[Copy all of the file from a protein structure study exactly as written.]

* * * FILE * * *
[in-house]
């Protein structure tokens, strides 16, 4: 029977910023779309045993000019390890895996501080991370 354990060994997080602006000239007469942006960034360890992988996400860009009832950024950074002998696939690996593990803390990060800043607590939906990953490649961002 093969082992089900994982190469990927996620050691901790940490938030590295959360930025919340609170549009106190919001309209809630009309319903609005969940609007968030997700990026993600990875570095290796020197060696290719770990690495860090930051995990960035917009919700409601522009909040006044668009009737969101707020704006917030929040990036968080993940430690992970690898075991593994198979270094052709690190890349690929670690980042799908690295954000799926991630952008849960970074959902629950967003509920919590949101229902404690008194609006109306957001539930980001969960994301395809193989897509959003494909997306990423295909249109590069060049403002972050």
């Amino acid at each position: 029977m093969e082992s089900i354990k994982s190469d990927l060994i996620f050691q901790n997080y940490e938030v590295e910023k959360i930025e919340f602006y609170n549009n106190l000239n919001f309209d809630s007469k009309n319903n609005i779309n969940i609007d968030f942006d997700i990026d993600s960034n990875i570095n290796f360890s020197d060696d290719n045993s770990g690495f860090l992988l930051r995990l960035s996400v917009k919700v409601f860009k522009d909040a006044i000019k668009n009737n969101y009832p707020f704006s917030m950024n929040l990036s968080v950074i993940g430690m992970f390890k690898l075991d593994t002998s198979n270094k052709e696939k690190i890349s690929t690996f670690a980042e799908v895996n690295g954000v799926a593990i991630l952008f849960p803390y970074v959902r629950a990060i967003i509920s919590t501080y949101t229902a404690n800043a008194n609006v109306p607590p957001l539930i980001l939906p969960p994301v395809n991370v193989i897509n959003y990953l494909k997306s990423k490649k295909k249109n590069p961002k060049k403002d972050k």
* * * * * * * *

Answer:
[in-house]
């Protein structure tokens, strides 16, 4: 029977910023779309045993000019390890895996501080991370 354990060994997080602006000239007469942006960034360890992988996400860009009832950024950074002998696939690996593990803390990060800043607590939906990953490649961002 093969082992089900994982190469990927996620050691901790940490938030590295959360930025919340609170549009106190919001309209809630009309319903609005969940609007968030997700990026993600990875570095290796020197060696290719770990690495860090930051995990960035917009919700409601522009909040006044668009009737969101707020704006917030929040990036968080993940430690992970690898075991593994198979270094052709690190890349690929670690980042799908690295954000799926991630952008849960970074959902629950967003509920919590949101229902404690008194609006109306957001539930980001969960994301395809193989897509959003494909997306990423295909249109590069060049403002972050």
């Amino acid at each position: 029977m093969e082992s089900i354990k994982s190469d990927l060994i996620f050691q901790n997080y940490e938030v590295e910023k959360i930025e919340f602006y609170n549009n106190l000239n919001f309209d809630s007469k009309n319903n609005i779309n969940i609007d968030f942006d997700i990026d993600s960034n990875i570095n290796f360890s020197d060696d290719n045993s770990g690495f860090l992988l930051r995990l960035s996400v917009k919700v409601f860009k522009d909040a006044i000019k668009n009737n969101y009832p707020f704006s917030m950024n929040l990036s968080v950074i993940g430690m992970f390890k690898l075991d593994t002998s198979n270094k052709e696939k690190i890349s690929t690996f670690a980042e799908v895996n690295g954000v799926a593990i991630l952008f849960p803390y970074v959902r629950a990060i967003i509920s919590t501080y949101t229902a404690n800043a008194n609006v109306p607590p957001l539930i980001l939906p969960p994301v395809n991370v193989i897509n959003y990953l494909k997306s990423k490649k295909k249109n590069p961002k060049k403002d972050k």